May is the month of Celiac Disease Awareness and I have to say that I’ve been eating more and more gluten-free meals these days. Not that I have celiac or was ever diagnosed with a gluten-intolerance condition but naturally I started to prefer gluten-free ingredients. But the main reason why I got interested to know more about gluten-free diets happened recently when a family member was diagnosed with Meniere’s disease. Although there isn’t officially a link between that condtion and the intolerance to gluten, there have been many testimonials of people with the same condition that went on a gluten-free diet and started to feel better and barely have any symptoms anymore. For those of you not familiar with this, Meniere’s disease is a disorder of the inner ear that provokes vertigo, nausea, tinnitus and sensation of pressure in the ear, terrible headaches and what is called of “drop attacks” which makes the sufferer to fall without warning. It has no cure and treatment focus more on preventing the symptoms. Besides the remedies to improve symptoms, patients are advised to avoid caffeine, tobacco, alcohol and prescribed a low-sodium diet.
Since some people after going on a gluten-free diet experienced an overall benefits and in many cases the total absence of symptoms, I suggested to try it out. It’s totally natural and even though each person has its own sensitivities and different clinical history and therefore the results may vary, why not experiment with it? I really hope it helps. It is not difficult to do a diet like this if you are aware of what ingredients are forbidden. There are so many delicious recipes out there and an increasing number of dedicated gluten-free food bloggers. So, it’s easy to find good stuff. For all these reasons, I created a grocery category in my store with gluten-free ingredients. Amazon is also having a Celiac Awareness month with up to 30% off gluten-free products, so you might find something worth buying around there.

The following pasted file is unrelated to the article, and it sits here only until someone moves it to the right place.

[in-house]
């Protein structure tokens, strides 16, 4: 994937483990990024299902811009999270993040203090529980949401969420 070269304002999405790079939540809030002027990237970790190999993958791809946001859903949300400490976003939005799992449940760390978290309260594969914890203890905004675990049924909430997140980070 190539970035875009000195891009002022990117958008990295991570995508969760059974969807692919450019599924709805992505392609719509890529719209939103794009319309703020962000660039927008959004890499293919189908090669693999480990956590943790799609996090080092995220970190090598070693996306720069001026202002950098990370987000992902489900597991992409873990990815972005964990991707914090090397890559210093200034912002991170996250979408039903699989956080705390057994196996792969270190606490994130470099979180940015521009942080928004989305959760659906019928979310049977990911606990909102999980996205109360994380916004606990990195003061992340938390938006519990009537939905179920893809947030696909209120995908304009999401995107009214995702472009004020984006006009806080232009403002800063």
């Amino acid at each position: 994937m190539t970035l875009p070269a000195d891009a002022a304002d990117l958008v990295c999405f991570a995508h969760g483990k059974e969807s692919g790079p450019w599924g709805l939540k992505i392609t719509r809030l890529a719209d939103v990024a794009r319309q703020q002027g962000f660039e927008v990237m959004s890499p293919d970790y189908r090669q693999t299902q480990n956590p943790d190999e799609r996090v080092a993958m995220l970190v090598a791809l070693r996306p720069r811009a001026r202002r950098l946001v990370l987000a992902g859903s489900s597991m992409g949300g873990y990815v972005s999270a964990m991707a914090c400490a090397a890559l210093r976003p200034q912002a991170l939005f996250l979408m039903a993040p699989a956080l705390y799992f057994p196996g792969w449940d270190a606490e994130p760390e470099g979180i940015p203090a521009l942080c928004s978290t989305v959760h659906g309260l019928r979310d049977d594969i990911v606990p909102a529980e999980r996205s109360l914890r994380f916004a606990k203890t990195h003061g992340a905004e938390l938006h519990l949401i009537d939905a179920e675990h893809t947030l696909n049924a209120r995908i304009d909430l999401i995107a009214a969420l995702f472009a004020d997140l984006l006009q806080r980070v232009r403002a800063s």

Before posting this recipe, I want to disclose that I don’t intend to use ingredients like xantham gum or other alike. I also don’t have any appeal to buy processed food labeled gluten-free. For me, gluten-free is all about choosing the naturally gluten-free ingredients. All the vegetables and fruits are gluten-free and there are a lot of grains and nuts to pick as well. Simple.
Now, about this cake. The use of grounded walnut “flour” gives it a nutty flavor and combines very well with the chocolate. This last one is overload in the topping glaze and in the batter with the crunchy little pieces. The beaten egg whites folded into the batter brings a light and fluffy texture to the cake. I made it low-sugar, but if you like it more sweet, go ahead and increase the amount of sugar in the ingredients list. Here nobody complained and it was not long until it was all eaten.
- 1 1/2 cups walnuts
- 8 oz of semi-sweet chocolate
- 1/4 cup unsalted butter, softened
- 1/4 cup organic cane sugar
- 6 egg yolks
- 1 tsp pure vanilla extract
- 1 tsp cinnamon
- 8 egg whites
- 8 oz semisweet chocolate
- 2 tbsp butter
- Pre-heat oven to 350 F.
- Grease a 10 inch springform with butter and rice flour.
- Chop the walnuts in the food processor until crumbled but not too granulated. Do the same with the chocolate.
- In a bowl of a stand-mixer, whisk the butter and sugar until creamy and pale yellow.
- Add the egg yolks to this mixture, beating after each addition.
- Incorporate the nuts/chocolate mix into the batter and add in the vanilla extract and cinnamon.
- In another bowl, whisk the egg whites until soft peaks.
- Gently fold approximately 1/3 of the egg whites into the batter, adding the rest of it after that.
- Pour the batter in the prepared springform pan and bake for 35 minutes.
- Let it cool to room temperature.
- After it cools, prepare the chocolate glaze.
- Put the chocolate and butter in a bowl and melt in the microwave for 30 second intervals, stirring well until smooth.
- Pour over the top of the cake.